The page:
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Bulldogs require more grooming than you think

We dare you to look into a bulldog’s face and not smile. It’s really impossible. It’s that wonderful combination of underbite and wrinkles, along with the playful, outgoing personality that makes enthusiasts fall head over heels in love with this breed. However, those endearing wrinkles also mean extra maintenance. Experts at the Bulldog Club of America (BCA) say grooming is essential to keep your dog healthy and free of parasites and odors.

Those adorable wrinkles need daily attention

The wrinkles on a bulldog’s face are prone to skin problems from a combination of chafing, heat, and moisture. The folds also trap food and dirt. If the wrinkles aren’t cleaned regularly, this buildup not only causes your dog to smell, but it can also lead to skin infections, hot spots, and a condition called skin fold pyoderma — an inflammatory skin disorder that develops in skin folds. Veterinary experts say it’s easier to use preventive care by practicing good grooming habits than to put your bulldog through medical treatment for skin conditions, which can be costly, painful, and time-consuming.

Wiping a bulldog's facial wrinkles.

How to clean your bulldog’s face

Your bulldog’s face needs to be cleaned at least once a day and maybe more often if your dog is a sloppy eater or slurps his water. In that case, you will want to clean his face again after he eats or drinks. If you start this daily routine when your dog is a puppy, it will become second nature to him. Here are some face-cleaning tips:

  • A cotton ball dipped in peroxide works well to clean the skin folds, according to BCA experts. Alternately, you can use a warm washcloth and a germicidal soap recommended by your veterinarian. Some pet parents prefer to use baby wipes with lanolin and aloe vera to clean the wrinkles. You also can purchase commercial products made especially for the job. For example, Wrinkle Wipes and Bully Wipes are two natural products that received 4.5-star ratings on Amazon.
  • To clean his face, work your way in and around the wrinkles, removing all the dirt and grease trapped in the skin folds.
  • Be sure to dry the folds thoroughly with a soft, dry cloth after cleaning. For additional protection against moisture, you can sprinkle cornstarch or baby powder into the skin folds.
  • Don’t forget to wash your bulldog’s nose and apply petroleum jelly to keep it soft and prevent drying and flaking.

Be alert for any skin problems

If you notice the skin looks irritated when cleaning your dog’s wrinkles, you can ask your veterinarian to recommend a soothing ointment. Also, be on the lookout for any signs of an infection. Symptoms include:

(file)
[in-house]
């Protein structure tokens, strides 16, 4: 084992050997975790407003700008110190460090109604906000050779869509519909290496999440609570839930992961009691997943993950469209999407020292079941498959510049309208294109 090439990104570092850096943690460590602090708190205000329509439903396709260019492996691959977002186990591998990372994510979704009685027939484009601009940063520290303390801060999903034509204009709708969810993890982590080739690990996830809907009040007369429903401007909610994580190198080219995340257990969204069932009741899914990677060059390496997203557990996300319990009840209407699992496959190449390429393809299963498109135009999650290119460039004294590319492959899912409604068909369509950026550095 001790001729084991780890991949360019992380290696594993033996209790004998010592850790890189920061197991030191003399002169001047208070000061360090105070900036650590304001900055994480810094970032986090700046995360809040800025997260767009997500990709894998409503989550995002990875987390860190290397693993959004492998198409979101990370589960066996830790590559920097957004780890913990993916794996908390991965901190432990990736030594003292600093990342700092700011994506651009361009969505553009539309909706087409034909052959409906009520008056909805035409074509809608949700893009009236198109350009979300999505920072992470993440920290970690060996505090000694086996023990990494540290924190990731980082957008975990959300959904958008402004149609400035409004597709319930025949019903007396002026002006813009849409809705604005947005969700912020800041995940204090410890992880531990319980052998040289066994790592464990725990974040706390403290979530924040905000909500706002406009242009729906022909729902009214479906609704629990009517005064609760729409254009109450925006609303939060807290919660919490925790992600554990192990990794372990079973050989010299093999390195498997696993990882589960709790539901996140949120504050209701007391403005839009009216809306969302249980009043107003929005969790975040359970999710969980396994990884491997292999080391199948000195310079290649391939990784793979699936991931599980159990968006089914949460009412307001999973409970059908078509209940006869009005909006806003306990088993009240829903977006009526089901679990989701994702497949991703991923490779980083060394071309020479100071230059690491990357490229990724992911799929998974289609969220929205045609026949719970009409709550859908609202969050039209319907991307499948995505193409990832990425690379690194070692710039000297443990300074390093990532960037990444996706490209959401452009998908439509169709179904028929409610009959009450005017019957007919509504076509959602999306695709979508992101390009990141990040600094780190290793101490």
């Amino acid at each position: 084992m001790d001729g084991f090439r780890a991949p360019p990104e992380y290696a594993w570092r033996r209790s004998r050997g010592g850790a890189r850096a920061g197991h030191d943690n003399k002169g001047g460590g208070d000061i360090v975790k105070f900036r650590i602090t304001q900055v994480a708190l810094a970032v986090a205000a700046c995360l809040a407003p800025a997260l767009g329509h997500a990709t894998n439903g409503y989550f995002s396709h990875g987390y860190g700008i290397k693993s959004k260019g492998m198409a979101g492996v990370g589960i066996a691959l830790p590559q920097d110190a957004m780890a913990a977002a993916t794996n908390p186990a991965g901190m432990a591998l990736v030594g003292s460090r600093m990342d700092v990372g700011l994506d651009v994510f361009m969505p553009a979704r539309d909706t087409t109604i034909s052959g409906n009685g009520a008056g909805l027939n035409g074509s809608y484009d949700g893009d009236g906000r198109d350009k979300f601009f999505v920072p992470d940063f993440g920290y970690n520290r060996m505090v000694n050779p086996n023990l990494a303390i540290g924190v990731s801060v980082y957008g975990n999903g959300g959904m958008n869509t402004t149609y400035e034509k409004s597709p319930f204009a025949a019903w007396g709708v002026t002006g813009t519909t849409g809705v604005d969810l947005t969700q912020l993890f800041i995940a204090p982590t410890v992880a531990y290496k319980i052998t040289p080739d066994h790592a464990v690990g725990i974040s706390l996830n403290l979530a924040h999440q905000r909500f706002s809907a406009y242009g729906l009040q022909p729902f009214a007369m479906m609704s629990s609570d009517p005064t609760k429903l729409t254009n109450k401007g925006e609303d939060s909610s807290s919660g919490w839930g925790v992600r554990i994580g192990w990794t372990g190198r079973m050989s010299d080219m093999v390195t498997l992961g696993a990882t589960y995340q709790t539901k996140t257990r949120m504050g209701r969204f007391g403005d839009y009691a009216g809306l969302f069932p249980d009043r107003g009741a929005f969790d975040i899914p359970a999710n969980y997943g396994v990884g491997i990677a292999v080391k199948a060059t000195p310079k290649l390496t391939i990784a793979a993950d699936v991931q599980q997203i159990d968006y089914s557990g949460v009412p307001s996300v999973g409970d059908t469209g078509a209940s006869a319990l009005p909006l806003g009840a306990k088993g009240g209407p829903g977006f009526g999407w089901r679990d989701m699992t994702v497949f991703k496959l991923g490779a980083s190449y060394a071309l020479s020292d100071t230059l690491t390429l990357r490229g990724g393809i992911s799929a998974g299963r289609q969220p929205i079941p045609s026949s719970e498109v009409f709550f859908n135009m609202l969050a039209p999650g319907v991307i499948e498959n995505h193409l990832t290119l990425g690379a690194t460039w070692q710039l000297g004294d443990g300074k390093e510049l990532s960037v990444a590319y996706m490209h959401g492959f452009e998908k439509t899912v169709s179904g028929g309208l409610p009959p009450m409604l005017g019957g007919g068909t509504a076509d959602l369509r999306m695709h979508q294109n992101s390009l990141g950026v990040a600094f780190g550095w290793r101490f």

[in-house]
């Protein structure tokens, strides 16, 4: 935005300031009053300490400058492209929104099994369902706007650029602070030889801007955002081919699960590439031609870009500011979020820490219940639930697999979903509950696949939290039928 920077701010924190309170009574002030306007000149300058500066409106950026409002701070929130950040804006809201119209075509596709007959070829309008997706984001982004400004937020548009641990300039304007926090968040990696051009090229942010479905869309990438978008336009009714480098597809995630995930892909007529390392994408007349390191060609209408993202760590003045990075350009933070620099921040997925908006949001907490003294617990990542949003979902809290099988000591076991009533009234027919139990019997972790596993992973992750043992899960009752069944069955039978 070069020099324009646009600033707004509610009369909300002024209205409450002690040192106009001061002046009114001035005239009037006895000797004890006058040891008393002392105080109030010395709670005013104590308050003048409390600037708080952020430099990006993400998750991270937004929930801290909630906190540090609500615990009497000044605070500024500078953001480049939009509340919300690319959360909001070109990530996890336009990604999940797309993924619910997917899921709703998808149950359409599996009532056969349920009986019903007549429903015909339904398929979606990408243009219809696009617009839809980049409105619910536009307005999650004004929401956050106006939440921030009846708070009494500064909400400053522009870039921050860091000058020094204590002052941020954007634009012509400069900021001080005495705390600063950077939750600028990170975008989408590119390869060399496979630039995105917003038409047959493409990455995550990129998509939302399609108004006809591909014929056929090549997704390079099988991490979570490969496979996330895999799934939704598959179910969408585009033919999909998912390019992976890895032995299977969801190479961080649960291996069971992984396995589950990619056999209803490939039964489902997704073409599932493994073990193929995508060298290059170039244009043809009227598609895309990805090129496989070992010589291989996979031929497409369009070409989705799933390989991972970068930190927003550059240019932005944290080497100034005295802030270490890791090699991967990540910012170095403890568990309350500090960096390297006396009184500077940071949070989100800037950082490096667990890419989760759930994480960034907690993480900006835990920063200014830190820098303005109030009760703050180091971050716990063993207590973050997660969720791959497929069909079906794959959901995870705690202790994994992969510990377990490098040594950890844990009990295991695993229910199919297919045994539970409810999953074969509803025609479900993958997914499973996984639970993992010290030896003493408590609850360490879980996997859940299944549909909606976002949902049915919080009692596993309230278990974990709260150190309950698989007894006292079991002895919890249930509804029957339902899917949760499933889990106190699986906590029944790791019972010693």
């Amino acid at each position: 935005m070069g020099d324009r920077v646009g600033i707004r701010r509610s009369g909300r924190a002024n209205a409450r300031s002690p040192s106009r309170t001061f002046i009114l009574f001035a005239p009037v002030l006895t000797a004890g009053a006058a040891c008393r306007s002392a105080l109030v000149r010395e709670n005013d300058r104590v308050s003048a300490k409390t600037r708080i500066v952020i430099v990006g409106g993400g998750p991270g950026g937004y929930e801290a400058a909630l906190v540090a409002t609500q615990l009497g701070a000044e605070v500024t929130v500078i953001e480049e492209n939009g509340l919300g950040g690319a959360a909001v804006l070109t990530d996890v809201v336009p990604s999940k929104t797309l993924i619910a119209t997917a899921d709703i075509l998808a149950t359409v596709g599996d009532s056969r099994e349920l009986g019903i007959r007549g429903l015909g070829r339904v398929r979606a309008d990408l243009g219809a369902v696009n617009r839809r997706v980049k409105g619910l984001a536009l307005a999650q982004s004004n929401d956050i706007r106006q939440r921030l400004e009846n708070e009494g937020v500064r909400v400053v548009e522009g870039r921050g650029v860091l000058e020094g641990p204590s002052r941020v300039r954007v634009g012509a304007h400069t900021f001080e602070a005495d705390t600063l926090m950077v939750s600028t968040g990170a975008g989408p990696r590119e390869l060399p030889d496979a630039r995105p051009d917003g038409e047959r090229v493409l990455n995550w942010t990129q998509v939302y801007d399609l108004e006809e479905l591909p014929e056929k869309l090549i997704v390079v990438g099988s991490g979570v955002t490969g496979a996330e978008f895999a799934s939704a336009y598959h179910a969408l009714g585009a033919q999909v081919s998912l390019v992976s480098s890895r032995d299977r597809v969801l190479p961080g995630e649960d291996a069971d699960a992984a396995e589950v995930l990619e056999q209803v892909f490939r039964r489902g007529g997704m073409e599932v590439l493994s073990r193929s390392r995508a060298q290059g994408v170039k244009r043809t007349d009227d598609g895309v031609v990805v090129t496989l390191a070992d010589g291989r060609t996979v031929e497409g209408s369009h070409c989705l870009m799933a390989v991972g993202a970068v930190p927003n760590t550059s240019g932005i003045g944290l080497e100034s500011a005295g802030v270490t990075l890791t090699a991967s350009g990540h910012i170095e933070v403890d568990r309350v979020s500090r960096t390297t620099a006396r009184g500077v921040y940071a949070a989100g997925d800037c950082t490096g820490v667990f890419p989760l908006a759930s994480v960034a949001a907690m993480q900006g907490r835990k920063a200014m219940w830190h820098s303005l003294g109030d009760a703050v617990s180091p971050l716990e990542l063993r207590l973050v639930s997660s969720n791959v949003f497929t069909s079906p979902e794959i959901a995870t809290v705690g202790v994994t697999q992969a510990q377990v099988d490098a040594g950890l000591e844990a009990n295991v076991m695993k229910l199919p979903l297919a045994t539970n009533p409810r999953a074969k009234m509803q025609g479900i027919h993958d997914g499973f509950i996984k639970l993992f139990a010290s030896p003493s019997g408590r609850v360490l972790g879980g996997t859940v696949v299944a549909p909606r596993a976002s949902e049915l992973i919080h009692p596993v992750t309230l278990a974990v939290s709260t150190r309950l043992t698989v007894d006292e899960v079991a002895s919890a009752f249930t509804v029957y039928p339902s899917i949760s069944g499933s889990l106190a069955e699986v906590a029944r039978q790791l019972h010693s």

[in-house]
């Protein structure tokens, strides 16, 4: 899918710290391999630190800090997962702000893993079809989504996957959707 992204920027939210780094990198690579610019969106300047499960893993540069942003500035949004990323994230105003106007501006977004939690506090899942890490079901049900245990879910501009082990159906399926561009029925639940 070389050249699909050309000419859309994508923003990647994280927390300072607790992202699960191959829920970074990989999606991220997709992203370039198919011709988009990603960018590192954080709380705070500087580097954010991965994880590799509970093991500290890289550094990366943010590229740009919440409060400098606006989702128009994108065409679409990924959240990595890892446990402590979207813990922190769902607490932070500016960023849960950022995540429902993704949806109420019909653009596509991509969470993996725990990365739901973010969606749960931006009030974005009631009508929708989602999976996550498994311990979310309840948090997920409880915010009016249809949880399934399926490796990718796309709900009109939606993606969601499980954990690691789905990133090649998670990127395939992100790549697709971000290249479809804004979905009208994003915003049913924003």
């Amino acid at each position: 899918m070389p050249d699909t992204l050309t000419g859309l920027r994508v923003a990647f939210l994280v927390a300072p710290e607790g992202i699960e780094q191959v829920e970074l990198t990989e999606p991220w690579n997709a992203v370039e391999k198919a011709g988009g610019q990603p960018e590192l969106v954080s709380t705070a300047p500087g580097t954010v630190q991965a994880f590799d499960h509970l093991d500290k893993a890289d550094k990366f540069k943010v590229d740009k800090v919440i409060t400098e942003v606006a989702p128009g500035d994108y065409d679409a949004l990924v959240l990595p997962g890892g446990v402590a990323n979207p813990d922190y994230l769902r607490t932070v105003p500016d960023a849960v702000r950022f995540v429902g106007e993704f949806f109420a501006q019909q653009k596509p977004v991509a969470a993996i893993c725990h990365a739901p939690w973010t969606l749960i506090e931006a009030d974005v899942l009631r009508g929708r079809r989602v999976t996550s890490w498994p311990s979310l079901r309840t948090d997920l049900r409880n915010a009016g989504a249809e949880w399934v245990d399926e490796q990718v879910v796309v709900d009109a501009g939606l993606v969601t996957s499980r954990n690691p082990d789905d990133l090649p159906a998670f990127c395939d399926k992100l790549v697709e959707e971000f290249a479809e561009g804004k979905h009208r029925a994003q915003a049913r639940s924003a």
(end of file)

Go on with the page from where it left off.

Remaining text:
• Moisture in the wrinkles
  • A foul odor
  • Redness of the skin or discharge from the folds

It’s important to take your dog to the veterinarian if you suspect a skin infection. Your vet may prescribe topical steroids or oral or topical antibiotics to treat the condition.

Cleaning the tail pocket

Not all bulldogs have tail pockets, and it can be difficult to tell if your dog does until he grows out of puppyhood. The pocket created by a fold of wrinkly skin is typically an indentation found under the dog’s tail. When in doubt, ask your professional groomer or veterinarian. Just like face wrinkles, tail pockets can trap dirt and moisture and become infected, so you should include them in the daily cleaning routine. You can use a damp cloth or baby wipe to gently clean the tail pocket, and be sure to dry thoroughly after cleaning.

Maintain a weekly grooming schedule

While a bulldog’s wrinkles require daily attention, grooming experts at the American Kennel Club recommend weekly upkeep sessions to keep the coat clean and odor-free. Starting with a currycomb or mitt, use circular motions to remove all the dead skin, loose hair, and dried-on slobber and dirt from your dog’s coat. You can finish the grooming session by running a soft bristle brush through his coat, working from the head to the tail.

Mom and kids bathing a bulldog.

Bathing your bulldog

Some pet parents bathe their bulldogs every week, others once a month, and some even less than that. If you maintain a regular grooming routine and your bulldog doesn’t seem dirty or smelly, you can bathe him less often. When bath time does come around, grooming experts recommend putting a rubber mat in the tub to prevent your dog from slipping. Also, place cotton balls in your bulldog’s ears to keep the moisture out. When bathing:

  • Use a small amount of shampoo in your hand to wash your dog’s body. Rinse twice after washing to be sure all the shampoo is removed.
  • You can use a small sponge or washcloth to clean around his eyes.
  • Moisten a cotton ball or washcloth with mineral oil and gently wipe the inside of the ears.
  • After bathing, hand-dry your dog with fresh towels. You can use cotton balls to dry the little pockets of skin around the face and tail that can trap moisture.

Don’t forget that brushing your dog’s teeth and clipping his nails are all part of a good grooming routine. Yes, bulldogs are high maintenance, but it’s totally worth the effort to share your life with a happy, healthy, fun-loving dog.

Editors' Recommendations

Vera Lawlor
Vera was the pet columnist for 201 Family magazine and has contributed pet and animal welfare articles to Bone-A-Fide Mutts…
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